Mushroom Mania

If, like Cracow Life, you often feel the pull of nature to the forests, particularly for a madcap dawn adventure, then now is the time of year to go whilst still pretending to be sane. Throughout September and October, Poles of all shapes and sizes head to the forests for the cherished custom of mushroom picking. And what the hell, why not get dressed up as a druid anyway, it's certainly not a crime to wear a white robe or carry a golden sickle, provided you don't attack anyone with the latter.

Poland is renowned for her mushroom bearing capacity, and picking the little blighters has been a custom since time immemorial. The practice is even enshrined in Poland's best loved epic 'Pan Tadeusz', penned by the Romantic hero Adam Mickiewicz (1794-1848). Poles recall with a smile the scene 'Grzybobranie' ('Mushroom Picking'), which spices up the romantic entanglement at the heart of the tale:

Mushrooms abounded - round the fair damsels the young men did throng;
Or vixens, as they're hailed in Lithuanian song.
They symbolize maidenhood, their flesh no maggot bites
And no insect thereon ever even alights.
The slender bolete maidens pursued instead,
That colonel of mushrooms as it's commonly said,
But all hunt for milky caps which, though not very tall
And largely unsung, are the tastiest of all...

But before Cracow Life gets inspired to wander into deeply pretentious territory, here are a few basic tips on the weird and wonderful world of Polish mushrooms ....

Picking Them

Just as if you were exploring the Amazon forests for undiscovered flora, we'd advise taking a native friend with you on your adventures. It's not that Poland's forests are full of tigers or other fanged fiends. But picking the wrong mushroom can be equally as deadly: you need to know your mushrooms, to ransack an old phrase.

As regards the misty early morning start, Poles have a strong penchant for fantasy, but the main reasons why people opt for dawn raids are more practical. Besides wanting to beat any other hunters to the precious shrooms, Poles know that they taste at their best if you cook them the day you pick them. Mushrooms lose their quality quickly, and left-overs have to be pickled (this is no great tragedy, as Poles are masters of the pickled mushroom).

Around Cracow, anywhere with a good mix of deciduous woodland is a potential mushroom oasis. Favourite hunting grounds include the foothills of the Beskidy, which are accessible from Nowy Sacz and the old spa town of Krynica. However, all is not lost if you can't make it to the forests.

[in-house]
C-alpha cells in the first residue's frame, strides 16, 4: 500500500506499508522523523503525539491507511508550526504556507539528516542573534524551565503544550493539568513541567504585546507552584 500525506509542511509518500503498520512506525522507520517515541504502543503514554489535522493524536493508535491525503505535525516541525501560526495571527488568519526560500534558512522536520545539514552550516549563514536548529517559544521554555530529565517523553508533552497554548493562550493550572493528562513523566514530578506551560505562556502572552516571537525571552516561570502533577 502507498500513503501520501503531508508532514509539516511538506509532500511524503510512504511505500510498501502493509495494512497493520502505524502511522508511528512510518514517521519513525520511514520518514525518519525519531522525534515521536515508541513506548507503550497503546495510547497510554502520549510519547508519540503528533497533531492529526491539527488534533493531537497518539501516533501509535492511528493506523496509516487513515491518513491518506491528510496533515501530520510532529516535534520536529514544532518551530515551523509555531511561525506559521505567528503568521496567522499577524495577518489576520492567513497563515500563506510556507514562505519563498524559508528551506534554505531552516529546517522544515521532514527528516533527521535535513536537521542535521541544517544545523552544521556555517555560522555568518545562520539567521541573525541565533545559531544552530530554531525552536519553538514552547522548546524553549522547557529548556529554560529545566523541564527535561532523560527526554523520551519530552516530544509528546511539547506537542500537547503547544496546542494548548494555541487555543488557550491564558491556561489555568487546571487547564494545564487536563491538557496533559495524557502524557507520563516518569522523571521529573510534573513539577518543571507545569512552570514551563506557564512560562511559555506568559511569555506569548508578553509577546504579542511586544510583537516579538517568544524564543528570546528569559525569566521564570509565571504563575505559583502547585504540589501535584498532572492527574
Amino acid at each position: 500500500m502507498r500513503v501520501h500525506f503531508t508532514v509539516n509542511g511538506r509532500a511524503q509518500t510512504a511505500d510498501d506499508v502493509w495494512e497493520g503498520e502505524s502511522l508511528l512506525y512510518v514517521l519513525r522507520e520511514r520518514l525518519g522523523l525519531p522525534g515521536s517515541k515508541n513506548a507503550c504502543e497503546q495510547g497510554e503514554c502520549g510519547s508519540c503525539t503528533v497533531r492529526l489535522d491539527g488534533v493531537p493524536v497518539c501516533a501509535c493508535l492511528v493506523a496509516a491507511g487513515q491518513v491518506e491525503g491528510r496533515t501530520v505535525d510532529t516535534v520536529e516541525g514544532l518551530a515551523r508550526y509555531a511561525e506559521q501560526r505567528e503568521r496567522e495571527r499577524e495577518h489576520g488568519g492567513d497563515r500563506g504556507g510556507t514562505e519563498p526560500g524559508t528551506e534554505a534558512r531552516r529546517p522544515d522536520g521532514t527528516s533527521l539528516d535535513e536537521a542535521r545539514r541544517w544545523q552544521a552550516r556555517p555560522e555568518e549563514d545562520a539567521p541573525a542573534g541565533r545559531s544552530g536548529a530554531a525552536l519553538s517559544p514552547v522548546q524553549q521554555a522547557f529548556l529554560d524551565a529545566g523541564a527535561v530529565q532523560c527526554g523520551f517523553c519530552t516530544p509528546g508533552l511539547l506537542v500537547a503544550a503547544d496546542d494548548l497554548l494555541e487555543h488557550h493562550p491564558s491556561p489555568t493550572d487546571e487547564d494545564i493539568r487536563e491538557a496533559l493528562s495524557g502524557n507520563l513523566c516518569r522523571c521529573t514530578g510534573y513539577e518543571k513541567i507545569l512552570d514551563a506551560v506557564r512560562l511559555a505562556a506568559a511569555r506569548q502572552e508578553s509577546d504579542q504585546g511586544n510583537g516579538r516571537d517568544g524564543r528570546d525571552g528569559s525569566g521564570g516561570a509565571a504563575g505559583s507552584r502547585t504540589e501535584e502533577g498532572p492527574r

Not Picking Them

Of course, if you're shacked up over here in Cracow, you might not always have time to go on an Arthurian adventure. And in this case, there's an excellent, if somewhat more expensive alternative.

Stary Kleparz is a marvellous market on the northern fringe of Cracow's Old Town. Farmers have been selling their goods here for centuries. It's one of the most distinctive and colourful places in the city.

In September and October mushrooms steal the show. The sheer sight of them is a delight in itself, from the small, cream-coloured 'kurki', to the tasty orange 'rydze' , to the giant 'kania' which can grow as wide as a pizza and as thick as a doughnut.The vendors themselves, generally lively old grannies with leathery faces and patterned headsquares, complete the folkloric picture.

Cooking Them

We're sorry to say this but Cracow's restaurants seem rather slack about championing Poland's finest vegetables. Many Poles will tell you that if you want to eat well here, you have to eat at somebody's house. Whilst things have improved dramatically since communist times, there is still some truth in this notion, especially when it comes to classic Polish food.

Allthesame, if you're over here as a student, or you're an expat on a protacted business venture, there's no reason why you can't have a go yourself.

(In no particular order)

Rydze: These orange chaps are a classic option. An old polish saying goes 'zdrow jak rydz' ('healthy like a rydz') - bugs can't munch these fellows, but thankfully we can.

Cook: A classic and very simple way to cook rydze is to fry them with butter.

Cut off the storks, then rinse the remaining caps. Before you fry them it's important that they're dry, as they're not so good mushy. Warm some butter in a pan, then fry till crispy.

Not at all bad with a glass of red wine.

Kurki: Small creamy brown mushrooms that look a little like toad stools. Excellent.

Cook: One popular way is to fry a carton of kurki in some oil for a few minutes (having cleaned them thoroughly). Then add generous dollops of cream, until you have a sort of custard of mushrooms. Simmer for a while until all the juices have done their job.

Excellent with a cutlet.

Kania: On the subject of cutlets, these giants can be prepared exactly like a meat cutlet (and they end up tasting deliciously meaty too - apologies to vegetarians).

Cook: Roll the giant mushroom in some flour, then follow the same process with some egg yolk. A couple may be needed. Fry until golden.

Prawdziwki: These mushrooms literally translate as 'the true ones', and they're amongst the most popular. Again, you can cook them in a very straightforward way.

Cook: Bung some cleaned caps under a grill, under side up. Sprinkle on some salt and some lashings of olive oil. Then grill for 5-10 minutes.

**Many thanks to Marta Urbanska as always. Not only for her extraordinary skills as a maestro of mushroom preparation, but for generally being as marvellous as the most marvellous mushroom in all the Polish forests. **


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Irene KWong
United States

Can I hire someone to take us on mushroom hunting while we visit krakow on sept 3. 4

Reply Aug 7th, 2023